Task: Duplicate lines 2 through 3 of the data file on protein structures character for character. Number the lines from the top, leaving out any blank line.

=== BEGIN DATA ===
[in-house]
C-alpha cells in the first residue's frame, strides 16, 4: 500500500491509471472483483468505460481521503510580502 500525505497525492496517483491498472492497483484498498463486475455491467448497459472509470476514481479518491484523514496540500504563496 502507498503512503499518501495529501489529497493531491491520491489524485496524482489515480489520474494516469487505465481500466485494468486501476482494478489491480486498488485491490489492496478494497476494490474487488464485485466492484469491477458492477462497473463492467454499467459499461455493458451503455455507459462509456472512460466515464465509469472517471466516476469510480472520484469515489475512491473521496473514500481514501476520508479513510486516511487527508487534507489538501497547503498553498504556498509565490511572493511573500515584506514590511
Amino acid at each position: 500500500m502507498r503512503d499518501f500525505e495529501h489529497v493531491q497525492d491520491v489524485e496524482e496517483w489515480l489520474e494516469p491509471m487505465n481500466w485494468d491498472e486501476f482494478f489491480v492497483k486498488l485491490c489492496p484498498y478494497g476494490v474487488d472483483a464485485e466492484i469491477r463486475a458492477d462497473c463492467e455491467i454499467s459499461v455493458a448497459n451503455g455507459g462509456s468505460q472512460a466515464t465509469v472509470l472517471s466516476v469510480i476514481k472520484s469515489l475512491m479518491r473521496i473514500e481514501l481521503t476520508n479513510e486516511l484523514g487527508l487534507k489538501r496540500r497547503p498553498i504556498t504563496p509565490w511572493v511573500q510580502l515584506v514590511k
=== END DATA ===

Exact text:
C-alpha cells in the first residue's frame, strides 16, 4: 500500500491509471472483483468505460481521503510580502 500525505497525492496517483491498472492497483484498498463486475455491467448497459472509470476514481479518491484523514496540500504563496 502507498503512503499518501495529501489529497493531491491520491489524485496524482489515480489520474494516469487505465481500466485494468486501476482494478489491480486498488485491490489492496478494497476494490474487488464485485466492484469491477458492477462497473463492467454499467459499461455493458451503455455507459462509456472512460466515464465509469472517471466516476469510480472520484469515489475512491473521496473514500481514501476520508479513510486516511487527508487534507489538501497547503498553498504556498509565490511572493511573500515584506514590511
Amino acid at each position: 500500500m502507498r503512503d499518501f500525505e495529501h489529497v493531491q497525492d491520491v489524485e496524482e496517483w489515480l489520474e494516469p491509471m487505465n481500466w485494468d491498472e486501476f482494478f489491480v492497483k486498488l485491490c489492496p484498498y478494497g476494490v474487488d472483483a464485485e466492484i469491477r463486475a458492477d462497473c463492467e455491467i454499467s459499461v455493458a448497459n451503455g455507459g462509456s468505460q472512460a466515464t465509469v472509470l472517471s466516476v469510480i476514481k472520484s469515489l475512491m479518491r473521496i473514500e481514501l481521503t476520508n479513510e486516511l484523514g487527508l487534507k489538501r496540500r497547503p498553498i504556498t504563496p509565490w511572493v511573500q510580502l515584506v514590511k